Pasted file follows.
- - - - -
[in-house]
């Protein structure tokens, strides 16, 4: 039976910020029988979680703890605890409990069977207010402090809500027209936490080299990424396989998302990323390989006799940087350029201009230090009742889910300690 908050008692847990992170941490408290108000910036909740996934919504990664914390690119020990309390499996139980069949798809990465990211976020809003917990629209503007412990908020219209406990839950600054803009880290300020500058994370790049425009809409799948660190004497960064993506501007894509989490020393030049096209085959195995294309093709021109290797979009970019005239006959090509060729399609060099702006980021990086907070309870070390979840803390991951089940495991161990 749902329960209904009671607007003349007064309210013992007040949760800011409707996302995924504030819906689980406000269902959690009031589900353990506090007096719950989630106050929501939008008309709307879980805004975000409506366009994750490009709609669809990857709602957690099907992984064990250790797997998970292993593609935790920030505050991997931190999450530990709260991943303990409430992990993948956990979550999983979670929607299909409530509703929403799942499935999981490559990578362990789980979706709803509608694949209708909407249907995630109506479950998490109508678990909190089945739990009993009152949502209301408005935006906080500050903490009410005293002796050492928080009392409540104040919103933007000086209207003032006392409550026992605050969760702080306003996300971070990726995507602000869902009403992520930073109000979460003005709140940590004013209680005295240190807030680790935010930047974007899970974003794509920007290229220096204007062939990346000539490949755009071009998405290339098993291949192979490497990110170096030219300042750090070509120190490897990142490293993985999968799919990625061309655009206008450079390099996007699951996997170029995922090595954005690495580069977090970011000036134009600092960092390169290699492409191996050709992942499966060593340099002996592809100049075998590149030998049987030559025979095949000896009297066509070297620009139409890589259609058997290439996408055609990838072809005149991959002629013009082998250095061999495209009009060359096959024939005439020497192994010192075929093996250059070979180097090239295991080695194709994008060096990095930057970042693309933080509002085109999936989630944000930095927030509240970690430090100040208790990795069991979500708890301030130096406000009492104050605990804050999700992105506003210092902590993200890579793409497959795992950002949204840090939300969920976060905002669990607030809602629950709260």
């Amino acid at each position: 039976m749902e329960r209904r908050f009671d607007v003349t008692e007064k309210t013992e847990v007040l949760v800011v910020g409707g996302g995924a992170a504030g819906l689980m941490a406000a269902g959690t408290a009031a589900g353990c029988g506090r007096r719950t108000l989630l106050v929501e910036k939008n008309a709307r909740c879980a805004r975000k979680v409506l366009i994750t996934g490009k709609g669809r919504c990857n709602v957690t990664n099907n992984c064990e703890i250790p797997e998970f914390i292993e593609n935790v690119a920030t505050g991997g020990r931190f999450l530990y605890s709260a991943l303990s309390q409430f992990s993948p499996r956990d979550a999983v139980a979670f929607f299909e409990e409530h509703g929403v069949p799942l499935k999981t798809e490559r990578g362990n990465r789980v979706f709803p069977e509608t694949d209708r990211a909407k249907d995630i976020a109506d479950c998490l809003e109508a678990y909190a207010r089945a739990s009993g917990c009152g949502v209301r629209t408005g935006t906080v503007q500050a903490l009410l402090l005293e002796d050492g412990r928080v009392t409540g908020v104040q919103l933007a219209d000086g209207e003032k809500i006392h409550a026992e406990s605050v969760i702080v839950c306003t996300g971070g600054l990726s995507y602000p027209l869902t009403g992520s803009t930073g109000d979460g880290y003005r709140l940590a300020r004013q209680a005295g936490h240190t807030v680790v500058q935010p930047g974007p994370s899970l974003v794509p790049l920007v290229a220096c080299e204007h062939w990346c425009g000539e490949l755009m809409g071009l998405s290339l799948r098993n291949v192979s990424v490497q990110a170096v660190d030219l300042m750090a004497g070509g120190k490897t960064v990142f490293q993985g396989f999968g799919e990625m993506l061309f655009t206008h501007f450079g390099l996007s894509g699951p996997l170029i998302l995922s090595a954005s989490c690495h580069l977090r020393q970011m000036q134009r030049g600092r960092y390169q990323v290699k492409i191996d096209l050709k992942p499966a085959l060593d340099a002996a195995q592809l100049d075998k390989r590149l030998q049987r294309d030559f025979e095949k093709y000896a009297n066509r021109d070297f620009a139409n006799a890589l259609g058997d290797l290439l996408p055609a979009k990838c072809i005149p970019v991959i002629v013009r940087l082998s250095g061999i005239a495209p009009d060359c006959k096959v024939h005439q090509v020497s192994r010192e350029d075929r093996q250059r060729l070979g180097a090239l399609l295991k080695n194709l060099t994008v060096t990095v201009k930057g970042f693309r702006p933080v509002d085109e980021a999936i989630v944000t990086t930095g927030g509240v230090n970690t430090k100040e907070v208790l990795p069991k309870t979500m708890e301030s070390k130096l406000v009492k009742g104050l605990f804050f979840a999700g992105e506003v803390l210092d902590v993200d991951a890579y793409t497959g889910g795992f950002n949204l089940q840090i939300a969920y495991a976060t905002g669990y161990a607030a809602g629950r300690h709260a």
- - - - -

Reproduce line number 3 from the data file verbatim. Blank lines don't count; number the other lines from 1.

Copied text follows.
């Amino acid at each position: 039976m749902e329960r209904r908050f009671d607007v003349t008692e007064k309210t013992e847990v007040l949760v800011v910020g409707g996302g995924a992170a504030g819906l689980m941490a406000a269902g959690t408290a009031a589900g353990c029988g506090r007096r719950t108000l989630l106050v929501e910036k939008n008309a709307r909740c879980a805004r975000k979680v409506l366009i994750t996934g490009k709609g669809r919504c990857n709602v957690t990664n099907n992984c064990e703890i250790p797997e998970f914390i292993e593609n935790v690119a920030t505050g991997g020990r931190f999450l530990y605890s709260a991943l303990s309390q409430f992990s993948p499996r956990d979550a999983v139980a979670f929607f299909e409990e409530h509703g929403v069949p799942l499935k999981t798809e490559r990578g362990n990465r789980v979706f709803p069977e509608t694949d209708r990211a909407k249907d995630i976020a109506d479950c998490l809003e109508a678990y909190a207010r089945a739990s009993g917990c009152g949502v209301r629209t408005g935006t906080v503007q500050a903490l009410l402090l005293e002796d050492g412990r928080v009392t409540g908020v104040q919103l933007a219209d000086g209207e003032k809500i006392h409550a026992e406990s605050v969760i702080v839950c306003t996300g971070g600054l990726s995507y602000p027209l869902t009403g992520s803009t930073g109000d979460g880290y003005r709140l940590a300020r004013q209680a005295g936490h240190t807030v680790v500058q935010p930047g974007p994370s899970l974003v794509p790049l920007v290229a220096c080299e204007h062939w990346c425009g000539e490949l755009m809409g071009l998405s290339l799948r098993n291949v192979s990424v490497q990110a170096v660190d030219l300042m750090a004497g070509g120190k490897t960064v990142f490293q993985g396989f999968g799919e990625m993506l061309f655009t206008h501007f450079g390099l996007s894509g699951p996997l170029i998302l995922s090595a954005s989490c690495h580069l977090r020393q970011m000036q134009r030049g600092r960092y390169q990323v290699k492409i191996d096209l050709k992942p499966a085959l060593d340099a002996a195995q592809l100049d075998k390989r590149l030998q049987r294309d030559f025979e095949k093709y000896a009297n066509r021109d070297f620009a139409n006799a890589l259609g058997d290797l290439l996408p055609a979009k990838c072809i005149p970019v991959i002629v013009r940087l082998s250095g061999i005239a495209p009009d060359c006959k096959v024939h005439q090509v020497s192994r010192e350029d075929r093996q250059r060729l070979g180097a090239l399609l295991k080695n194709l060099t994008v060096t990095v201009k930057g970042f693309r702006p933080v509002d085109e980021a999936i989630v944000t990086t930095g927030g509240v230090n970690t430090k100040e907070v208790l990795p069991k309870t979500m708890e301030s070390k130096l406000v009492k009742g104050l605990f804050f979840a999700g992105e506003v803390l210092d902590v993200d991951a890579y793409t497959g889910g795992f950002n949204l089940q840090i939300a969920y495991a976060t905002g669990y161990a607030a809602g629950r300690h709260a």